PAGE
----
Fault seal and containment failure analysis of a Lower Miocene structure in the San Luis Pass area, offshore Galveston Island, Texas inner shelf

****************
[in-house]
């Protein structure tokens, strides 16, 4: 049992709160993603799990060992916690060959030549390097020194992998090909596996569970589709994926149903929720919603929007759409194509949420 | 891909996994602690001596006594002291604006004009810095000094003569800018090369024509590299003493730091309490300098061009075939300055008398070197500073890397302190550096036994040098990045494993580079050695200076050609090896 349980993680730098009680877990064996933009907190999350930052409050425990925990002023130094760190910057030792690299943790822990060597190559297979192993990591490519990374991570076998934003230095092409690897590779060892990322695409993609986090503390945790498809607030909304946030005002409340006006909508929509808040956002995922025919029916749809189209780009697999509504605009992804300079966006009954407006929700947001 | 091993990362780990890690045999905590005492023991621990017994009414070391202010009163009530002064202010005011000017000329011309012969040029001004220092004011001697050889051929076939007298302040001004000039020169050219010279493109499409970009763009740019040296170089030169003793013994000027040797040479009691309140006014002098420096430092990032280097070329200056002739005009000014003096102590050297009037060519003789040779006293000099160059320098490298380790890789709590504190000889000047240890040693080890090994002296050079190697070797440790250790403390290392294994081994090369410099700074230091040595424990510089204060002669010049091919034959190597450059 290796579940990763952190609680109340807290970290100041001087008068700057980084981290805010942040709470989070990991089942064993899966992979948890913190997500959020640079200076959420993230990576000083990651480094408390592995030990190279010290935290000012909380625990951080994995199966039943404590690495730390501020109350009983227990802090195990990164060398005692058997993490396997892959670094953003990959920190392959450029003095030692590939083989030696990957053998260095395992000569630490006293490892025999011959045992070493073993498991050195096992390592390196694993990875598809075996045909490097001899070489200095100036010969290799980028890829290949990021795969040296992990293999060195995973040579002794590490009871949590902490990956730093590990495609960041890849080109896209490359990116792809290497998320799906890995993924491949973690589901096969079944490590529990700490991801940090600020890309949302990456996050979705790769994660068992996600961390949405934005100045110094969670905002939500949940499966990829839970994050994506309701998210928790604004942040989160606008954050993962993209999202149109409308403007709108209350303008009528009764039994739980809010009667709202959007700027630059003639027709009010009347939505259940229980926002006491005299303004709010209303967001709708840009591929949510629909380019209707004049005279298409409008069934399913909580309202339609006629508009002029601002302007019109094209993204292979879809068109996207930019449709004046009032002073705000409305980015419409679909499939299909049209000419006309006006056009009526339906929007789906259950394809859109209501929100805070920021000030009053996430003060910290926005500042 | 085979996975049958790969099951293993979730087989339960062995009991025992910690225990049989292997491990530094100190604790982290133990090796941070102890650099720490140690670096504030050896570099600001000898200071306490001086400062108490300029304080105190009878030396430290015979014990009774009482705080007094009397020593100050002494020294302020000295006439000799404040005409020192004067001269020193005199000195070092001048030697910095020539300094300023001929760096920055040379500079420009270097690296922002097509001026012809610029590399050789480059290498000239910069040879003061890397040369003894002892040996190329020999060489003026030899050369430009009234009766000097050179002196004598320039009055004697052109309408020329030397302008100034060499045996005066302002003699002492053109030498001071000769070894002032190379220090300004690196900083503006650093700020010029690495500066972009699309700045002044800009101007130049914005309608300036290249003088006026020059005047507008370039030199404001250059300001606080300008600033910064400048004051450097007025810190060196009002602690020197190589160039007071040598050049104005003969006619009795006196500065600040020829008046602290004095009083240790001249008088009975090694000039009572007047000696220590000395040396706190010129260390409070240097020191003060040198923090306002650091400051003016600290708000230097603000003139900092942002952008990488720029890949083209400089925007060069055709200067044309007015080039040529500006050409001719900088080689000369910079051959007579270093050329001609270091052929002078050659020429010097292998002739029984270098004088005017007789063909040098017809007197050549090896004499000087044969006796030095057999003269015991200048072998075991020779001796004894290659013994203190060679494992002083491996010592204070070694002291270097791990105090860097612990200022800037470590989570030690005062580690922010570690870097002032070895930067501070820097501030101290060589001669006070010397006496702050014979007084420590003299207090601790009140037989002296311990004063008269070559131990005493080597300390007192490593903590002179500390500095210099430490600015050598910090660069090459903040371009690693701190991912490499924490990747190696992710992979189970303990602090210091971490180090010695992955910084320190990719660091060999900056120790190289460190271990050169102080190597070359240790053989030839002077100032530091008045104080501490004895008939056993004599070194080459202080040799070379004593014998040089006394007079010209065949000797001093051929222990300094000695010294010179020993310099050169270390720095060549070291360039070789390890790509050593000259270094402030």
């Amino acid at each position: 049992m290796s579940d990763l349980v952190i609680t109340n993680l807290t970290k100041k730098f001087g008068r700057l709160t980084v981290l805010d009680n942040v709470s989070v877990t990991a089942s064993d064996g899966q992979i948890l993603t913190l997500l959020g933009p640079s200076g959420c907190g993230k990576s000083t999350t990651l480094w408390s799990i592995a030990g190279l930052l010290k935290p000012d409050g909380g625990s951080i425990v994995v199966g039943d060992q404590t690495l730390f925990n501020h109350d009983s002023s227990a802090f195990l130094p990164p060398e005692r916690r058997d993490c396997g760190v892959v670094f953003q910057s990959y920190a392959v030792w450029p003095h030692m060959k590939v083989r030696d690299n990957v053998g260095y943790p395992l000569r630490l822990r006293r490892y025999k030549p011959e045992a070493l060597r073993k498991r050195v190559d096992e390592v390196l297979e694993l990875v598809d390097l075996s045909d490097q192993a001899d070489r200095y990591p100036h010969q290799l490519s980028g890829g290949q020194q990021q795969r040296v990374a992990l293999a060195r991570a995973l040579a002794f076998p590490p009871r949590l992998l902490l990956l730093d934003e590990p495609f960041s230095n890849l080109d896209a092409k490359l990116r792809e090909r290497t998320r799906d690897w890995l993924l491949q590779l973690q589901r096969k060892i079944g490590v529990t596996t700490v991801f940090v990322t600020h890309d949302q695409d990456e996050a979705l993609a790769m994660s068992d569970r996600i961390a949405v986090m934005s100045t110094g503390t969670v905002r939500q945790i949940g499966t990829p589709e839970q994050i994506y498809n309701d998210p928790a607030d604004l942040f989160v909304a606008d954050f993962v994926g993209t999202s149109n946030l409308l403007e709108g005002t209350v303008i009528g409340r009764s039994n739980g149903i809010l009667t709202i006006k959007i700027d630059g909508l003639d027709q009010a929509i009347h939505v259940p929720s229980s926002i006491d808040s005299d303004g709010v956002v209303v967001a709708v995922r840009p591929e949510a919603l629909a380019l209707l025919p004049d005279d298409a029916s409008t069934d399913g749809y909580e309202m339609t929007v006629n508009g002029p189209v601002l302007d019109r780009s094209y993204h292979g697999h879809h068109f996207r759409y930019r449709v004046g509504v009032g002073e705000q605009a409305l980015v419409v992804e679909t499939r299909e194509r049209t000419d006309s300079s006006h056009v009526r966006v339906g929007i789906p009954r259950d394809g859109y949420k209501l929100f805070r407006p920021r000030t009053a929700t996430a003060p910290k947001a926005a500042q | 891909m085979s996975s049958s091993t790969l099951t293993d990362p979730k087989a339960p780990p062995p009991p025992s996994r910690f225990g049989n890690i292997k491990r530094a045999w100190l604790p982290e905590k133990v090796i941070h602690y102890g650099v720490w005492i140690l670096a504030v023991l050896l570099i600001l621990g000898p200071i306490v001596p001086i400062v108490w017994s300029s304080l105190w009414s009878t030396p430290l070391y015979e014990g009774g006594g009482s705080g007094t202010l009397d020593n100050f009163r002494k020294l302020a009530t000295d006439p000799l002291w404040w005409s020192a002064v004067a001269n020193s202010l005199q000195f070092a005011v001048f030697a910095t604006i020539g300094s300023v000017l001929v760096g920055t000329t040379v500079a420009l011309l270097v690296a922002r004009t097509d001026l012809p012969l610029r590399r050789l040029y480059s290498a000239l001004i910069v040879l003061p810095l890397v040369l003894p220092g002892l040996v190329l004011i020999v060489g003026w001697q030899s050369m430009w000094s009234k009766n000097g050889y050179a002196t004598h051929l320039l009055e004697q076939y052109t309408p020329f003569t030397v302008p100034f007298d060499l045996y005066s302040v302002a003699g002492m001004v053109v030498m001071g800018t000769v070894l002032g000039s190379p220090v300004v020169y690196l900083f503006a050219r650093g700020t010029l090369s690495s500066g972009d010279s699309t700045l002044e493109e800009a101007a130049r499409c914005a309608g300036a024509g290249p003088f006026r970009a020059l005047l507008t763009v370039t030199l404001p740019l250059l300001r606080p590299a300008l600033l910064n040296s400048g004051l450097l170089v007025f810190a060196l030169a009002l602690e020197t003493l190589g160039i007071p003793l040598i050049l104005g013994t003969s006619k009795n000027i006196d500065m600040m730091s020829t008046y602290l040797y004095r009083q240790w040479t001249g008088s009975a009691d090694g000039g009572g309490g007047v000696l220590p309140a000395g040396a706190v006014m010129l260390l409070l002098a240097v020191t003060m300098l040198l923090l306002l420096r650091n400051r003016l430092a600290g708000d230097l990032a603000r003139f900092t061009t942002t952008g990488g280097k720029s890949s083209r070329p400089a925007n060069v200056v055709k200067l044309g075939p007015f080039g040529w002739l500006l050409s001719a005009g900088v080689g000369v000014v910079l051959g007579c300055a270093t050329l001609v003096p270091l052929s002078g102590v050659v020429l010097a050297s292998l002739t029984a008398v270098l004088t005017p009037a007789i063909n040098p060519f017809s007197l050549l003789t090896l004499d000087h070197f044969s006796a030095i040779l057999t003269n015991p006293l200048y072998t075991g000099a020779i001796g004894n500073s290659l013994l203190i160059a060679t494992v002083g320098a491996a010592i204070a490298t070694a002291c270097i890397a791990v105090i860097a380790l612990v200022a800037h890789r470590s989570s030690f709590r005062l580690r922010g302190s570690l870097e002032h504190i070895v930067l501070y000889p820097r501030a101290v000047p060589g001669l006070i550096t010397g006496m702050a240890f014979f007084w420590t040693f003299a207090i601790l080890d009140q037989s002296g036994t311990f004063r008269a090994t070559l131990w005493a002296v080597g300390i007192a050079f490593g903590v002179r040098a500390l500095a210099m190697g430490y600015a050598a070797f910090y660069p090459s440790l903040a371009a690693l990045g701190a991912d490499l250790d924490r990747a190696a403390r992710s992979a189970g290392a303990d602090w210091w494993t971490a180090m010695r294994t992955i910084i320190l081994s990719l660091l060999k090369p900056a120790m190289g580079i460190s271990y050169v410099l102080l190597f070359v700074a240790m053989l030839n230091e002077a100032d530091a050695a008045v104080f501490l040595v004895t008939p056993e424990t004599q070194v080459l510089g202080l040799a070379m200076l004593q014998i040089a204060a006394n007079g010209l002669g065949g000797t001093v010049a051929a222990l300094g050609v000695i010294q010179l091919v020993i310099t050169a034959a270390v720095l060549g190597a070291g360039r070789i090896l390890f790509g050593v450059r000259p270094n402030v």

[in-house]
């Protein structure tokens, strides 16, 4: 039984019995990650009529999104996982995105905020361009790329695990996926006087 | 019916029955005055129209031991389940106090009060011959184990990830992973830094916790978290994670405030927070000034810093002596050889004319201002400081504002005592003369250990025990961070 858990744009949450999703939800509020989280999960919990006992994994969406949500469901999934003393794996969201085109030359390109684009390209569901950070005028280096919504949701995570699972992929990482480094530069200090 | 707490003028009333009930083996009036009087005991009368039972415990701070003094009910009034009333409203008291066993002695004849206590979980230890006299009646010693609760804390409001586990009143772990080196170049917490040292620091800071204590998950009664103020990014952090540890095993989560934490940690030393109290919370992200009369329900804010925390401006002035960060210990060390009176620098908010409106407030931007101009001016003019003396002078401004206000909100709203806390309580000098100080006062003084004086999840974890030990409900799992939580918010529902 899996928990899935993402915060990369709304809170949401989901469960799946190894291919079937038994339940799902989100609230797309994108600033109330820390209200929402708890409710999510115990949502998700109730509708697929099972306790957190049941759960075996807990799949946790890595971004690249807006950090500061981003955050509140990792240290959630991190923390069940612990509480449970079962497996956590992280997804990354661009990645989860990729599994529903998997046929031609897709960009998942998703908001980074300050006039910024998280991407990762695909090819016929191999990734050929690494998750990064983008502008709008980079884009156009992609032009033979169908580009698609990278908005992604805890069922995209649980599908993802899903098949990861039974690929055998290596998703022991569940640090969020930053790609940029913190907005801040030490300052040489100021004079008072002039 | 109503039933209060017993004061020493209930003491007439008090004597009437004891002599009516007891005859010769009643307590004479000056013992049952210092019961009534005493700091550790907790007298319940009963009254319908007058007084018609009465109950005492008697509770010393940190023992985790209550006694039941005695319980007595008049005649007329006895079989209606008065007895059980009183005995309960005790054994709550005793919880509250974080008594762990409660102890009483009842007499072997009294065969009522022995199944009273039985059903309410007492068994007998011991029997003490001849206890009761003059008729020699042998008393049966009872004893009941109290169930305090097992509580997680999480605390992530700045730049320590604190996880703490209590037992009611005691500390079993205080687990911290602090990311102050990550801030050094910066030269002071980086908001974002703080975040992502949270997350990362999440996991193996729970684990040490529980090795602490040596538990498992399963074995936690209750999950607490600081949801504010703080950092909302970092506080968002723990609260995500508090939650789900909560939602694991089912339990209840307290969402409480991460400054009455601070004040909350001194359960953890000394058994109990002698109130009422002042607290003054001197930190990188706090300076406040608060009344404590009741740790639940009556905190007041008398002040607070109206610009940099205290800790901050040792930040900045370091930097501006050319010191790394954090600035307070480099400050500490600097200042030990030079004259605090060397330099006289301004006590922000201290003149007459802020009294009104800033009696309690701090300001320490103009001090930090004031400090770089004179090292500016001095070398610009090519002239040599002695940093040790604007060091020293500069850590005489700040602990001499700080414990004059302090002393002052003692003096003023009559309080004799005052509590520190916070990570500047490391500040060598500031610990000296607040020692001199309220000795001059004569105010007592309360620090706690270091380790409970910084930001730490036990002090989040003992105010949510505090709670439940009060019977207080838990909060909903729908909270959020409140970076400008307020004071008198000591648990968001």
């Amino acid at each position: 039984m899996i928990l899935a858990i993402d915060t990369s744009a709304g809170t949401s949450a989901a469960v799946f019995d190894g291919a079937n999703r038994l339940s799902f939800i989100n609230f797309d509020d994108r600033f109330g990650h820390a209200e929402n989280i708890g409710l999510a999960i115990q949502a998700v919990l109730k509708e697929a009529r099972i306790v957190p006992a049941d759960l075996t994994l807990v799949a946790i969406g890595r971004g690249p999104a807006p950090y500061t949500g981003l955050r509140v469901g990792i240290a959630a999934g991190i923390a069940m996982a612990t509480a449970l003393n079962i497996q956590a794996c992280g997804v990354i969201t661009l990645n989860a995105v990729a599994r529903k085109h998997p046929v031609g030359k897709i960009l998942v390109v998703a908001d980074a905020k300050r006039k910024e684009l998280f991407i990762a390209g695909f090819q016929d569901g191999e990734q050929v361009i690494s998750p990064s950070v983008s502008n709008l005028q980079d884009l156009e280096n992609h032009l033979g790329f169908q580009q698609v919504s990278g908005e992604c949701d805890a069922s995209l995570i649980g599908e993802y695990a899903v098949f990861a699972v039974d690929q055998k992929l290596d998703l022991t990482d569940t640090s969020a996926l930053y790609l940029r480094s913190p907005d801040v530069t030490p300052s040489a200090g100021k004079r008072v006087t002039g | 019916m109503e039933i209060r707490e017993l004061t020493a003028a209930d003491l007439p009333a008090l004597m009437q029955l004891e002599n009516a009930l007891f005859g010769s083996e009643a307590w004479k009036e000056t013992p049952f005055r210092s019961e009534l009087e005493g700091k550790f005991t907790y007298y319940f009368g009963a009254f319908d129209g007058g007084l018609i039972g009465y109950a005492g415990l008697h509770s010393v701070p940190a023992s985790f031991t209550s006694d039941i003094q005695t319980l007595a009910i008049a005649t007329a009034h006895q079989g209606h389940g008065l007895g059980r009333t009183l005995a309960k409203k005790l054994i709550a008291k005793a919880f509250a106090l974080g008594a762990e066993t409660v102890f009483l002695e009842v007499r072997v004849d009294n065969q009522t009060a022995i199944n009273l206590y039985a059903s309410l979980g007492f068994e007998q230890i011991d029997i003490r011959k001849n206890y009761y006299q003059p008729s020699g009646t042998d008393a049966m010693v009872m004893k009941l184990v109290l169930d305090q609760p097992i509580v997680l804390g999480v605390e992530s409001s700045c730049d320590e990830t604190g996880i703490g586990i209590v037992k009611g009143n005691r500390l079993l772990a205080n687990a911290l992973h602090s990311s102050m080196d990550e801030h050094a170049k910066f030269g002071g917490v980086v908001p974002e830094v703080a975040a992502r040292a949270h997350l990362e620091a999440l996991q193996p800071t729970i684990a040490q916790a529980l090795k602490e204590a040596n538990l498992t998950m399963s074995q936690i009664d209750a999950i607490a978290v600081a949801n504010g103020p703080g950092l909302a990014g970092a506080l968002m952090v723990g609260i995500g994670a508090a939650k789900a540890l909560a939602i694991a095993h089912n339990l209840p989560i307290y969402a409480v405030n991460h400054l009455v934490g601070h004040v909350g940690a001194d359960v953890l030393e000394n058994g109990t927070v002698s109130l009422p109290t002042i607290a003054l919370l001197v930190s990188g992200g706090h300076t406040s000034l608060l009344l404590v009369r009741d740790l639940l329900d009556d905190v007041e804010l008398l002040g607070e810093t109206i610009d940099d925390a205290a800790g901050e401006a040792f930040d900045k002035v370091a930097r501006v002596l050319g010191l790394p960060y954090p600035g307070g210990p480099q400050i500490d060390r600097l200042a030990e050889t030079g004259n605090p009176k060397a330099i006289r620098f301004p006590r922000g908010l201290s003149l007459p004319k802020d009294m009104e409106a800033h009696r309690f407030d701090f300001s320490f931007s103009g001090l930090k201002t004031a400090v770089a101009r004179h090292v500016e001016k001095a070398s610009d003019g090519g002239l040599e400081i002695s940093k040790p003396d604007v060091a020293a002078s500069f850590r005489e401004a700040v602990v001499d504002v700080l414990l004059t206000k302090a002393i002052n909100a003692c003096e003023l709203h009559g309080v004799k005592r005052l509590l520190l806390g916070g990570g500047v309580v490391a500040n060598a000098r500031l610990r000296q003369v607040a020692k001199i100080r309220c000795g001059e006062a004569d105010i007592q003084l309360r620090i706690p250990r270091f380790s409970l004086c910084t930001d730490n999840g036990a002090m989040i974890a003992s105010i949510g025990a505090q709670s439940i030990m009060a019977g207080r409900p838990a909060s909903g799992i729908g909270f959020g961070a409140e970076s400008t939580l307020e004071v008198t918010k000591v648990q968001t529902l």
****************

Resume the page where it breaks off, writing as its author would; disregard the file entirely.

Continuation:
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Faults that displace siliciclastic reservoirs have been observed to either seal hydrocarbon accumulations in structural traps or serve as conduits for buoyant fluid migration. While many faults located along the Texas Inner Shelf in the Gulf of Mexico do provide adequate lateral seals for the Lower Miocene petroleum system, oil and gas operators targeting the large antiformal structure roughly 7 mi offshore from San Luis Pass have been highly unsuccessful in discovering commercial amounts of methane gas. Images interpreted from 12 mi2 of high-resolution 3-D seismic reflection data (HR3D) has revealed an apparent gas chimney feature directly above the target structure that previously acquired lower-resolution conventional 3-D data failed to identify. Furthermore, the available seismic data show that the 55,000 foot-long normal growth fault displacing the San Luis Pass structure (Fault A) has propagated into the shallow Late Pleistocene (~140 ka) and younger sediment, suggesting recent movement of the hanging wall block has occurred. These three observations call into questions the ability for Fault A to properly seal and contain hydrocarbon accumulations, assuming the structure was sufficiently charged with methane, similarly to the surrounding Lower Miocene structures that have produced. An analysis of fault seal and potential containment failure mechanisms affecting the San Luis Pass structure is conducted here in order to address how hydrocarbons may have escaped into the shallow overburden sediments. 3-D geologic modeling of the Lower Miocene 2 (LM2) reservoir interval and Amph. B Shale top seal against Fault A yields fill-to-spill closure capacities of approximately 686 ft and 992 ft for the footwall and hanging wall closures, respectively. Fault seal membrane limited methane column height estimations are 300 ft and 325 ft from footwall to hanging wall, and were obtained by way of empirically calibrated equations that attempt to account for capillary entry properties of a fault through the estimation of its clay mineral content using the Shale Gouge Ratio (clay volume/fault throw). Although capacity estimations appear to be geologically reasonable in this region, they fail to explain the lack of hydrocarbons in the system, so four potential across-fault migration and leakage scenarios are considered for the purpose of determining pathways from the reservoir interval to the shallow subsurface. Areas where sandstone on sandstone juxtapositions generally pose the greatest risk of across-fault leakage, and 23 individual Lower Miocene 2 and Middle Miocene (MM) sandstone units juxtaposed against Fault A are evaluated. While the ability of Fault A to seal hydrocarbons may be feasible in static conditions, additional mechanisms evaluated using the available data include: top seal membrane leakage, top seal mechanical failure and fault reactivation mechanisms. Top seal thickness ranges between 500 ft and 1,000 ft in the study area, and analogous Lower Miocene mudstones are shown to retain methane columns of about 936 ft. Data limitations significantly reduce the ability to thoroughly investigate top seal mechanical failure and fault reactivation at this time, however, apparent vertical displacement measurements from overlapping seismic datasets suggest that movement along Fault A continued since it originally formed, and that two pulses of increased throw rate may have occurred in Early Miocene, and the Pleistocene. The apparent Pleistocene throw rates range from 0.010 mm/year to 0.125 mm/year, and are significant because the Early Miocene pulse occurred before the formation of the Amph. B top seal. Thus, it is interpreted that fault reactivation may represent the primary containment failure mechanism for the San Luis Pass structure, and that the increased apparent throw rate in the Pleistocene may symbolize a period of hydrocarbon leakage from the LM2 reservoir interval.